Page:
There She Is: The First Black Woman to Win Miss Mississippi USA
It looks like congratulations are in order for Asya Branch who just became the first black woman to win Miss Mississippi USA. As the winner of the competition, she'll now be representing the state in next year's Miss USA pageant. Currently, Cheslie Kryst holds the crown.
Cheslie's win last year marked a historic victory in the pageant industry as she joined Kaliegh Garris (Miss Teen USA) and Nia Franklin (Miss America) in the first time that all three titles were simultaneously held by black women.
As public sentiment has focused more and more on diversity and female empowerment, these competitions have faced increased scrutiny by critics who feel that most aspects of these pageants are superficial and tend to pit women against one another. On top of that, a variety of scandals in recent years have rocked the shows and tainted their image for many audiences. One such scandal were the leaked emails written by Sam Haskell, Miss America's CEO at the time, in which he made vulgar and misogynistic comments about current and past contestants.
All these factors have led to a big decline in public interest and viewership which the competitions have now been trying to address. They've faced considerable changes the past few years to try to turn things around and bring people back. In 2018, Miss America discarded the decades-old swimsuit portion of the competition entirely in an attempt to reduce superficiality. They've also started weighing the talent portion more heavily and have officially changed their label from "pageant" to "competition." Miss USA has also experimented with different ways to focus more on the competitor's goals and social awareness and less on their physical attributes such as holding group discussions about social issues.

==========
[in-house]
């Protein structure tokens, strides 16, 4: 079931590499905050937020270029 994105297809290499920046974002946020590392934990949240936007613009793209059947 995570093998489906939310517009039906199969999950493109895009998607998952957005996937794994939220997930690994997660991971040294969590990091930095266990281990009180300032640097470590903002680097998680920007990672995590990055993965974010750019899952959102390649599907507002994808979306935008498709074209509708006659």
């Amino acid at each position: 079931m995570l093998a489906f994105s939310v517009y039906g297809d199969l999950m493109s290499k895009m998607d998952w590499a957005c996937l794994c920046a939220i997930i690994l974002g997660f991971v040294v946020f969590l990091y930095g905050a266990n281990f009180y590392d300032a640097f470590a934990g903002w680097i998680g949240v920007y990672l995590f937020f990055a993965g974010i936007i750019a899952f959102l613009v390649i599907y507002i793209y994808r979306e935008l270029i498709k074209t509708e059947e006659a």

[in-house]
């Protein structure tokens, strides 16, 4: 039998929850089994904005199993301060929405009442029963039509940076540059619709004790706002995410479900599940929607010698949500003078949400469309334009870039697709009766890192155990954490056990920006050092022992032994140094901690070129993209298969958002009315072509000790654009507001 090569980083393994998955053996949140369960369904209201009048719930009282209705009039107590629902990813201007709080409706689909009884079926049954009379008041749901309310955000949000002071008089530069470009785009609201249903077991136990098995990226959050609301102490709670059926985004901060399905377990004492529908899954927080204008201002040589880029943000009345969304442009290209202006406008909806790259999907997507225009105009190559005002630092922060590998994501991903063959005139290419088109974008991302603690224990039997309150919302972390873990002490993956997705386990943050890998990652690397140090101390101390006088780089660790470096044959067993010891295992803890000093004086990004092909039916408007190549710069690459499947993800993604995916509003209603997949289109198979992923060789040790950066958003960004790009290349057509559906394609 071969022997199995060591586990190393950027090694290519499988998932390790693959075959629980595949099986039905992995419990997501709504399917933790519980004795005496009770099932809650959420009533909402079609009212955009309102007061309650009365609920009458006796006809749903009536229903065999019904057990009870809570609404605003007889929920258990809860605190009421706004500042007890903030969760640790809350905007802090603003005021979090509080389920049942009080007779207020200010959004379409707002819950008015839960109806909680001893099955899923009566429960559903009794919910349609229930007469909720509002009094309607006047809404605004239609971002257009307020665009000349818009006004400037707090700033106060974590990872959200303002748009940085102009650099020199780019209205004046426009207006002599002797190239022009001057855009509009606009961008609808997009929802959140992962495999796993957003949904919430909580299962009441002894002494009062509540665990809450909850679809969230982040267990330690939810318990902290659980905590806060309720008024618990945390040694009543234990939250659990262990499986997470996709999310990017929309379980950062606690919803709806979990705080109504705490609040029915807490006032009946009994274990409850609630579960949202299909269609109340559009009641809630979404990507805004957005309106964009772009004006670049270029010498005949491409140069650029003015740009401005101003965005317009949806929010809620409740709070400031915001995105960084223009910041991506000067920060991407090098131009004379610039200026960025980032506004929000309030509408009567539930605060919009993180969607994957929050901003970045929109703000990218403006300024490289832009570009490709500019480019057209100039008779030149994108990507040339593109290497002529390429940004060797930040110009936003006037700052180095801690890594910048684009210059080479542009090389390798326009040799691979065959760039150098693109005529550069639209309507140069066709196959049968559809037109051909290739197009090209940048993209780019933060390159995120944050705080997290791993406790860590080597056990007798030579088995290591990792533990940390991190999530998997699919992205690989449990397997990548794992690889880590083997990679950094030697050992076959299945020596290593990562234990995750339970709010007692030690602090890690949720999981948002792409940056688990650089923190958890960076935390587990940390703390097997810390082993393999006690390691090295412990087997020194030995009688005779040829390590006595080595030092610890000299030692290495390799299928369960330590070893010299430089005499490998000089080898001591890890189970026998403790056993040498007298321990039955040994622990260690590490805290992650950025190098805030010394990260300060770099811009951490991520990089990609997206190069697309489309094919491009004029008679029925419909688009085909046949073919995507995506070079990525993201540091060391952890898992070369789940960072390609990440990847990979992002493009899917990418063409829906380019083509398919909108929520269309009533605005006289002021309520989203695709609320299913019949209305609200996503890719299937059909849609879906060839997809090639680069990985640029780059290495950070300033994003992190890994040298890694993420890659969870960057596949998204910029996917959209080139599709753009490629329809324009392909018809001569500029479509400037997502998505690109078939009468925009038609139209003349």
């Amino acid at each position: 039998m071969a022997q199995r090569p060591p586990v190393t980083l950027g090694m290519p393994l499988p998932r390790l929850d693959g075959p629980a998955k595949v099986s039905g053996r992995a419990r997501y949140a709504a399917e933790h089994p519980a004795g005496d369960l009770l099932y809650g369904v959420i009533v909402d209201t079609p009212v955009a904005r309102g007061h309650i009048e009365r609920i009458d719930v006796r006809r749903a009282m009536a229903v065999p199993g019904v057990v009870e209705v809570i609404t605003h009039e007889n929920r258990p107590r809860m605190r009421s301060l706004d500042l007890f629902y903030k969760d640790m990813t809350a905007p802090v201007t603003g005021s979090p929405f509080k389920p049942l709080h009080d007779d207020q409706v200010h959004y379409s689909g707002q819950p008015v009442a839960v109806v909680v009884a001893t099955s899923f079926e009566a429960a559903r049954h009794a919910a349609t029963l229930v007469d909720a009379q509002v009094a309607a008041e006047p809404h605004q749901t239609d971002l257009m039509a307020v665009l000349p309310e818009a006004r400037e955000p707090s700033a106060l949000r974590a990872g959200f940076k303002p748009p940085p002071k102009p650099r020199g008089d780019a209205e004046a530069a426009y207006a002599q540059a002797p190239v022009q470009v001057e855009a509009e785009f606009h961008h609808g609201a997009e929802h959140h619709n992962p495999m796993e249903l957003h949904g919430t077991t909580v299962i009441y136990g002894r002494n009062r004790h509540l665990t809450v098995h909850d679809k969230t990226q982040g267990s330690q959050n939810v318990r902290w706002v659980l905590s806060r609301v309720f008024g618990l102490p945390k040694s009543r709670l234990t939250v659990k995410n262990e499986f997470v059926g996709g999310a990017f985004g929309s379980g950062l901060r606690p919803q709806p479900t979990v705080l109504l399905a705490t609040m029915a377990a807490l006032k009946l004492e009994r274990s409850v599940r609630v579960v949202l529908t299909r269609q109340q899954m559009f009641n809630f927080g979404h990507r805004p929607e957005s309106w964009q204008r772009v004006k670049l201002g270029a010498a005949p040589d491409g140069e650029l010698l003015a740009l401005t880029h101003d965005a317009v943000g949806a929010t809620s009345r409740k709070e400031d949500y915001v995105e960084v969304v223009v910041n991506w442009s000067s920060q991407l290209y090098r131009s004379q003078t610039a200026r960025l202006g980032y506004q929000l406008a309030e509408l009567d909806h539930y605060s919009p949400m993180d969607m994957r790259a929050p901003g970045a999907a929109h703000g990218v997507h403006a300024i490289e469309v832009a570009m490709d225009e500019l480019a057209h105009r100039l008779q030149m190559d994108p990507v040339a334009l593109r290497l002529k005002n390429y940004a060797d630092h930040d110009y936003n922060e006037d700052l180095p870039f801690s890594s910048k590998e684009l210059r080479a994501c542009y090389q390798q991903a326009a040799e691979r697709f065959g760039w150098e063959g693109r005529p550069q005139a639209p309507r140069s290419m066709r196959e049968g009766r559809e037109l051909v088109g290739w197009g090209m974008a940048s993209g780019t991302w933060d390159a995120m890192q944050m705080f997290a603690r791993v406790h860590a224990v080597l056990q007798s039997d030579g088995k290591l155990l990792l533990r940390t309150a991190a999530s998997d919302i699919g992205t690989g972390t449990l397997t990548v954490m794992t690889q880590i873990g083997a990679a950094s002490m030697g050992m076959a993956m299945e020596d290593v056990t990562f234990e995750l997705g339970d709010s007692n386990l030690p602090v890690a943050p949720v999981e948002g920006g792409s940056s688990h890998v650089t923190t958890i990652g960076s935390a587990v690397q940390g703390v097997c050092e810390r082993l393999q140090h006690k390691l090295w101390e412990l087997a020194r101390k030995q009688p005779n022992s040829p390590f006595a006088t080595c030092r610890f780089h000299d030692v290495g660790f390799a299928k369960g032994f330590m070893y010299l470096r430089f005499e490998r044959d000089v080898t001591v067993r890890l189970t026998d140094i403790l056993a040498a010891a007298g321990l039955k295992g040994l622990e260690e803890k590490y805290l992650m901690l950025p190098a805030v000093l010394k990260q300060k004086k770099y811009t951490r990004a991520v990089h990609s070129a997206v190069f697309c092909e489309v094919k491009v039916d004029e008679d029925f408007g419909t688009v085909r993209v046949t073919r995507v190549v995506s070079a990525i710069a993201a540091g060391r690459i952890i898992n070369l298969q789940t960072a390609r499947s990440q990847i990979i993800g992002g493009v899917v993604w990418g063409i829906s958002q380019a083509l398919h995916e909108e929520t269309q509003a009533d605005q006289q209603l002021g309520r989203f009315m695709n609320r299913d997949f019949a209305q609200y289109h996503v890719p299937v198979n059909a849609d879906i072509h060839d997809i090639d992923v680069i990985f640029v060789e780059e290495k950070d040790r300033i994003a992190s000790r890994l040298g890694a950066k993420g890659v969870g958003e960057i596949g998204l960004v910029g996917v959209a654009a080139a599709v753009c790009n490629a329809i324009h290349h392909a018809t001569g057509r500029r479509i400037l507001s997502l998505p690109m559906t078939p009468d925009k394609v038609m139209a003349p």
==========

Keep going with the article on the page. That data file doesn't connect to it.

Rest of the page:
Asya's win, along with the other ladies, marks a further shift towards diversity and inclusivity which has helped peak new interest amongst communities that previously felt overlooked by the industry. While it's too early to tell if it'll be enough to help save them, seeing a more diverse pool of winners is definitely a welcome and overdue change for the competitions.